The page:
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The Honolulu Advertiser
Posted on: Friday, June 4, 2010

Unexpected French final

Associated Press

Hawaii news photo - The Honolulu Advertiser

Australia's Samantha Stosur reacts after winning a point against Serbia's Jelena Jankovic. Stosur won, 6-1, 6-2.

MICHEL EULER | Associated Press

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Hawaii news photo - The Honolulu Advertiser

Francesca Schiavone

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PARIS On a rainy, windy day 53 1/2 weeks ago, at Roland Garros' cozy, 259-seat Court 8, Samantha Stosur and Francesca Schiavone played each other in a run-of-the-mill, first-round match at the French Open.

Stosur, then ranked 32nd, beat Schiavone, then ranked 50th, in straight sets. They'll meet again at the clay-court Grand Slam tournament tomorrow. Oh, how the setting and circumstances have changed.

This time around, Stosur vs. Schiavone will be for the French Open championship in the 14,845-capacity main stadium.

Schiavone, seeded 17th, was sitting on her green changeover bench, toweling off after winning the first set of her match 7-6 (3) in 69 minutes, when her opponent, No. 5 Elena Dementieva, walked up while fighting tears to say she was quitting.

In the day's second semifinal, No. 7 Stosur overpowered No. 4 Jelena Jankovic of Serbia, 6-1, 6-2.

It will be the first Grand Slam final for each woman only the fifth such double-debut in the 42-year Open era.

"No matter what I'm feeling, she's probably thinking it, too, so it's a different, new situation for both of us. Who knows how we're both going to feel? I'm sure there's going to be some nerves out there," Stosur said.

Stosur is the first woman from Australia to play for a major tennis title since Wendy Turnbull was the runner-up at the 1980 Australian Open. That's nothing compared to the wait endured by Schiavone's nation: She's the first woman from Italy to reach a Grand Slam final in the sport's century-plus history.

"It's beautiful," Schiavone said in Italian. "Very beautiful. Moving."

Dementieva, of Russia, explained later that, unbeknownst to everybody else, she tore her left calf muscle in the second round.



Former UCLA basketball coach and Hall of Famer John Wooden has been hospitalized in Los Angeles, according to Bill Walton.

The former UCLA star said last night that the 99-year-old Wooden was at UCLA Medical Center, where Walton last visited with him two days ago.

Walton spoke at the NBA finals, where he declined to comment on Wooden's condition.

"He's the greatest," Walton said, his voice catching. "We love him."

Los Angeles television station KCAL and the Los Angeles Times first reported that Wooden was in "grave" condition.

Wooden led the Bruins to 10 NCAA championships at one time winning seven in a row.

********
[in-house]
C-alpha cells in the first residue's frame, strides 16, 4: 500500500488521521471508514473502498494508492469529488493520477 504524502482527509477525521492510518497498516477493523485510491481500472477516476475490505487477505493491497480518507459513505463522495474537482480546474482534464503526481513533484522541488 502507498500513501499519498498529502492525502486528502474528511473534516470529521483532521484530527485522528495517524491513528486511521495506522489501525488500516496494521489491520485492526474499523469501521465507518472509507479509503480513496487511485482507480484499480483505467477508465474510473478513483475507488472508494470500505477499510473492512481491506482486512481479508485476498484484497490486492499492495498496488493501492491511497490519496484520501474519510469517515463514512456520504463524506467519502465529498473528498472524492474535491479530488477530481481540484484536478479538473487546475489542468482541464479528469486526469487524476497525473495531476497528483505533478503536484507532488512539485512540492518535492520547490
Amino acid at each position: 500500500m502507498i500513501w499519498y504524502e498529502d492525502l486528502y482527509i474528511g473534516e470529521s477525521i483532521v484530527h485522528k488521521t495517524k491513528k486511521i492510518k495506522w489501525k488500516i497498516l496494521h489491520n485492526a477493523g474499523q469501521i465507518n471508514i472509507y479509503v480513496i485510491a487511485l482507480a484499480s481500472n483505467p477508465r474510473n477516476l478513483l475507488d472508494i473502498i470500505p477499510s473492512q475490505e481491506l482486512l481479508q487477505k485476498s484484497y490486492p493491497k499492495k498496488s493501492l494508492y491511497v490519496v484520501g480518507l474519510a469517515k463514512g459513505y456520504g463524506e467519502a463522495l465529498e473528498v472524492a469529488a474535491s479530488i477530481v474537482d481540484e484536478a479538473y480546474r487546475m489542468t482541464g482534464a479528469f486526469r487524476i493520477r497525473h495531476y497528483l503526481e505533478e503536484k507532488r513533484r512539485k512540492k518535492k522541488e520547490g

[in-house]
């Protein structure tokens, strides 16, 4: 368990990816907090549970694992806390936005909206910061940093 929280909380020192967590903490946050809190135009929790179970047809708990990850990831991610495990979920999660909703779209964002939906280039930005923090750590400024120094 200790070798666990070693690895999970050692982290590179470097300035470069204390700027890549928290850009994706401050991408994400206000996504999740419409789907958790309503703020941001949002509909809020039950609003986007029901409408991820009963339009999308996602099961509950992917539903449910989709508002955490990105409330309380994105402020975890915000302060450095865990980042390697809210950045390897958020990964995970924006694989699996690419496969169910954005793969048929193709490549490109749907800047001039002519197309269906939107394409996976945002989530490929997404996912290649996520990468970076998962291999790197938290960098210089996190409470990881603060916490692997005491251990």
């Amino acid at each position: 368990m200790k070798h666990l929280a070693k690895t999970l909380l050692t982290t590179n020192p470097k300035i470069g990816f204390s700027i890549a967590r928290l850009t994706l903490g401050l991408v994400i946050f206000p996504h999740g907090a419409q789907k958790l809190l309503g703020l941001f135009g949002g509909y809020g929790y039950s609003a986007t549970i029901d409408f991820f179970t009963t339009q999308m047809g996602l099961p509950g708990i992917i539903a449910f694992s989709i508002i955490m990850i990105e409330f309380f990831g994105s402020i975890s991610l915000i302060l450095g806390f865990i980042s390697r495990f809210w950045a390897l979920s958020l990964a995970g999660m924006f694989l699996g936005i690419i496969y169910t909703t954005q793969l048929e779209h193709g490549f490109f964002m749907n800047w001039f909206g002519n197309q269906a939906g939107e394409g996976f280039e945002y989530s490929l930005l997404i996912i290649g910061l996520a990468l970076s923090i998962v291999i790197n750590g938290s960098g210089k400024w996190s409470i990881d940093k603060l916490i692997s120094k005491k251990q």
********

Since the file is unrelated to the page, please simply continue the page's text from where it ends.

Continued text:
Geoff Ogilvy felt as though he made more putts in one round at the Memorial than he had in the last month. One little miss that cost him the outright lead yesterday sure wasn't going to spoil his day.

On greens that were fast and pure despite two rain delays at Muirfield Village in Dublin, Ohio, Ogilvy rolled in eight birdie putts to take the lead, only to fall into a three-way tie when his 30-inch par putt spun out of the cup on his 17th hole.

He still shot a 7-under 65, his best start of the year, and shared the lead with Rickie Fowler and Justin Rose.

"I putted very well," Ogilvy said with a wry smile before adding, "except for one little blip."

They were two shots ahead of a group that included Phil Mickelson, who can go to No. 1 in the world with a victory as long as defending champion Tiger Woods isn't among the top four.

Woods failed to make birdie on any of the par 5s in a round of 72.



Ben Roethlisberger issued no apology. He didn't ask for forgiveness from his fans, and he didn't lobby NFL commissioner Roger Goodell to reduce his six-game suspension.

What the Pittsburgh Steelers quarterback said yesterday in his first comments since being suspended April 21 by the NFL were revealing: He's ready to make major changes to a lifestyle that cast him as a role model for bad behavior by privileged pro athletes with a sense of entitlement.

"I've spent a lot of time evaluating and looking at my life both on and off the field," Roethlisberger said in brief remarks following a Steelers voluntary practice. "I think this is a time for me to kind of close the chapter of the last couple of years of my life and move on to a new one, kind of a new start. I'm kind of really excited about it."

Roethlisberger, accused twice of sexual assault in the past two years, pledged to make smarter decisions during what he called "the second chance" he's received to turn around his life.


Soccer: U.S. forward Jozy Altidore sprained an ankle during a training drill at Irene, South Africa, and is day to day. Altidore hurt his right ankle during a workout on a shortened field Wednesday, U.S. Soccer Federation spokesman Neil Buethe said. Altidore was taken to a hospital for X-rays and was diagnosed with a mild sprain.

Tennis: Bode Miller's quest to make the U.S. Open tennis tournament came to a quick end, when he lost, 6-4, 6-2, to Erik Nelson-Kortland in an opening match at sectional playoffs at Central O'ahu Regional Park in Waipahu. Miller, who has five Olympic Alpine skiing medals to his credit, was a state champion tennis player in high school.

Golf: England's Chris Wood shot a 6-under 65 in the Wales Open to match the record on Celtic Manor's Twenty Ten Course and take a one-stroke lead over Wales' Bradley Dredge. Wood matched the course record set last year by Simon Dyson.